• Poor sense of self: Having a weak or unclear sense of personal identity, as your focus and identity are primarily defined by the needs and desires of others.
  • People-pleasing: Going to great lengths to please others, even if it compromises your own values, needs, or happiness.
  • Enabling behavior: Engaging in actions that shield or protect the person struggling with addiction from facing consequences, such as covering up their mistakes or providing financial support without accountability.
  • Fear of abandonment: Constantly worrying about being abandoned or rejected, often leading to clingy or dependent behavior in relationships.
  • Difficulty expressing emotions: Suppressing or ignoring your own emotions, as you prioritize the feelings and needs of others.
  • Lack of personal boundaries: Invading others’ personal boundaries or allowing others to violate your boundaries without asserting yourself.
  • Control issues: Attempting to control or manipulate others’ behavior or choices in an effort to maintain a sense of security or stability.
  • Neglecting personal needs: Ignoring or neglecting your own physical, emotional, and mental well-being while excessively focusing on the needs of others.
  • Feeling responsible for others’ happiness: Believing that your happiness and worth depend on making others happy and solving their problems.

It’s important to note that experiencing one or more of these signs does not necessarily mean you are codependent, as everyone may exhibit some of these behaviors from time to time. However, if you consistently identify with several of these signs and find that they significantly impact your relationships and overall well-being, it may be helpful to seek support and professional guidance to address codependency issues through family support for addiction.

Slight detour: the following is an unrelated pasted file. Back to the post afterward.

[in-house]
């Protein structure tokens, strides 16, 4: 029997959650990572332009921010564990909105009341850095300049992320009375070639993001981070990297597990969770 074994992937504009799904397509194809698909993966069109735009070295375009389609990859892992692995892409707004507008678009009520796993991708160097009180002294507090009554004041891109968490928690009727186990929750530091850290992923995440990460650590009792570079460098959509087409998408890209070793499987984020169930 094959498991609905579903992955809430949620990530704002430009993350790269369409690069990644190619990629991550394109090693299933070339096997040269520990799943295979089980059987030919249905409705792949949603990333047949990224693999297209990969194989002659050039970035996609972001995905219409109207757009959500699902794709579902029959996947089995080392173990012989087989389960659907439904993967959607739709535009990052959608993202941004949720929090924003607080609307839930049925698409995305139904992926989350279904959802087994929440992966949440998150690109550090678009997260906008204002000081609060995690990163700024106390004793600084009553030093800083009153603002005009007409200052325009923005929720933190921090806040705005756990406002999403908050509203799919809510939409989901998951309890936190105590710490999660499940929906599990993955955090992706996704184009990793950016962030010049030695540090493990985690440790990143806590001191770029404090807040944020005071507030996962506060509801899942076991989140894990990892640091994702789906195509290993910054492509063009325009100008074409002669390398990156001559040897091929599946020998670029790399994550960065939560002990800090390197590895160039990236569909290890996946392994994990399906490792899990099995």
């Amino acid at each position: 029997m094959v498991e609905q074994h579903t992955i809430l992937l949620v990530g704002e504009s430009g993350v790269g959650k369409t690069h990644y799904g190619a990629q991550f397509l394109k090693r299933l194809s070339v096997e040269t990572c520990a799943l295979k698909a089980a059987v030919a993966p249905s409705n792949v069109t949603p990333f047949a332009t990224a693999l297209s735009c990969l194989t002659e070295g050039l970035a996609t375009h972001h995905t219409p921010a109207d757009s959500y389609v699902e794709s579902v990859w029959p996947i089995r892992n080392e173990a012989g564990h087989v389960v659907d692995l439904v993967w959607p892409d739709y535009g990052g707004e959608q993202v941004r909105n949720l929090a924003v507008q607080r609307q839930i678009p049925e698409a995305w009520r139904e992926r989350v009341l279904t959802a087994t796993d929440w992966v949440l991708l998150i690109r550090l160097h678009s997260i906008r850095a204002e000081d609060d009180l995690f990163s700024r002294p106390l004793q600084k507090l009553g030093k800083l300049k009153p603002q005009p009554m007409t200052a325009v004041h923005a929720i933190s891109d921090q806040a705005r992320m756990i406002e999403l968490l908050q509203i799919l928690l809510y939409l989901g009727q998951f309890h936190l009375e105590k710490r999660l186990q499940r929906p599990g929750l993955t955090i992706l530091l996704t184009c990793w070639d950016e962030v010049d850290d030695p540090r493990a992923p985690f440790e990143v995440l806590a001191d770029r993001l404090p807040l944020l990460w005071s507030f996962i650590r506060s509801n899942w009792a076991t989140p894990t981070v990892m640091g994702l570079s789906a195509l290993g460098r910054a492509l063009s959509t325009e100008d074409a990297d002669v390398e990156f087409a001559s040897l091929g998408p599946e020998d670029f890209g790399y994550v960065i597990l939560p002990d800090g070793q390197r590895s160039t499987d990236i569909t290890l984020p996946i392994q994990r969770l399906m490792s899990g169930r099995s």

Lightbulb Moments and Acknowledging the Problem

A crucial step in breaking the cycle of codependency occurs when family members and loved ones realize their contribution to the problem is a crucial step in breaking the cycle of codependency. Family members often find it challenging to accept their role in enabling their loved one’s addiction. However, moments of revelation occur when they understand that their actions, driven by a desire to help, may be hindering their loved one’s journey toward recovery. It is in these moments that they begin to comprehend the need for change.

Abigail uses a handout on Avoiding and Coping with Relapse that includes a checklist in her family counseling sessions that is a real eye opener and conversation starter for family and loved ones – reminding them that change is progress and not a threat, and that recovery is a lifelong process.

Download and view a PDF copy of the checklist

Tools and Approaches for Families Dealing with Addiction

Individual counseling for family members allows them to begin to focus on their own healing and recovery. Family support for addiction      can also be beneficial for discussing boundaries, resentments, and triggers that need to be addressed within the family dynamic. Abigail advocates for the approach of normalizing addiction and codependency – emphasizing that nobody chooses addiction and that it is a disease that tears lives apart. Codependency often arises from a deep love and concern for the well-being of a loved one, causing individuals to lose sight of their own needs and boundaries. “I tell my clients that family counseling is going to be challenging and it can become stressful,” Abigail explained. “I want clients to have a little bit of baseline for their sobriety before they get involved with family counseling.”